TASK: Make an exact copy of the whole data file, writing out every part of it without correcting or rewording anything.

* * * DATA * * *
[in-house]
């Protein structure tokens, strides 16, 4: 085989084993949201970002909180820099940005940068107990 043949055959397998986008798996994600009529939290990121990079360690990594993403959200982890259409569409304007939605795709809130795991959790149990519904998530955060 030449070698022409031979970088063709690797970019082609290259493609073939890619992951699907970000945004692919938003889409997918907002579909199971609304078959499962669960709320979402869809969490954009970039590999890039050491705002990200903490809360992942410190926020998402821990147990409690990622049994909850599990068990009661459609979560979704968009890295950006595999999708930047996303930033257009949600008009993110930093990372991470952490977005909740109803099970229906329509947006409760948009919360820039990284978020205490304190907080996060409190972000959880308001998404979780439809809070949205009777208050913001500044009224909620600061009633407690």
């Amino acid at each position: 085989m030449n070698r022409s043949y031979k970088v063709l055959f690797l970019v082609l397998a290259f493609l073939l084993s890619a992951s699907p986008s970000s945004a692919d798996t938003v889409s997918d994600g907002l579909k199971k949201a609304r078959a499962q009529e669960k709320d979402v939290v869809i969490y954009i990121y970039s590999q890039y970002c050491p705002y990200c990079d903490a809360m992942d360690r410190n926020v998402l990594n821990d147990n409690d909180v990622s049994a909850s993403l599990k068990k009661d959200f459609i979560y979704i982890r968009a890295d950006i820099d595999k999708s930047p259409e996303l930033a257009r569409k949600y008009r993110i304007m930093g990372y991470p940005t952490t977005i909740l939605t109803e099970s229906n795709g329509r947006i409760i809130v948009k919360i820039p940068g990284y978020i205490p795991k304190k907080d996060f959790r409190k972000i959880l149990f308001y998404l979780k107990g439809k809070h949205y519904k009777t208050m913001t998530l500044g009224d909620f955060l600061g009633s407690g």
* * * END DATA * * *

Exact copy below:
[in-house]
């Protein structure tokens, strides 16, 4: 085989084993949201970002909180820099940005940068107990 043949055959397998986008798996994600009529939290990121990079360690990594993403959200982890259409569409304007939605795709809130795991959790149990519904998530955060 030449070698022409031979970088063709690797970019082609290259493609073939890619992951699907970000945004692919938003889409997918907002579909199971609304078959499962669960709320979402869809969490954009970039590999890039050491705002990200903490809360992942410190926020998402821990147990409690990622049994909850599990068990009661459609979560979704968009890295950006595999999708930047996303930033257009949600008009993110930093990372991470952490977005909740109803099970229906329509947006409760948009919360820039990284978020205490304190907080996060409190972000959880308001998404979780439809809070949205009777208050913001500044009224909620600061009633407690």
């Amino acid at each position: 085989m030449n070698r022409s043949y031979k970088v063709l055959f690797l970019v082609l397998a290259f493609l073939l084993s890619a992951s699907p986008s970000s945004a692919d798996t938003v889409s997918d994600g907002l579909k199971k949201a609304r078959a499962q009529e669960k709320d979402v939290v869809i969490y954009i990121y970039s590999q890039y970002c050491p705002y990200c990079d903490a809360m992942d360690r410190n926020v998402l990594n821990d147990n409690d909180v990622s049994a909850s993403l599990k068990k009661d959200f459609i979560y979704i982890r968009a890295d950006i820099d595999k999708s930047p259409e996303l930033a257009r569409k949600y008009r993110i304007m930093g990372y991470p940005t952490t977005i909740l939605t109803e099970s229906n795709g329509r947006i409760i809130v948009k919360i820039p940068g990284y978020i205490p795991k304190k907080d996060f959790r409190k972000i959880l149990f308001y998404l979780k107990g439809k809070h949205y519904k009777t208050m913001t998530l500044g009224d909620f955060l600061g009633s407690g």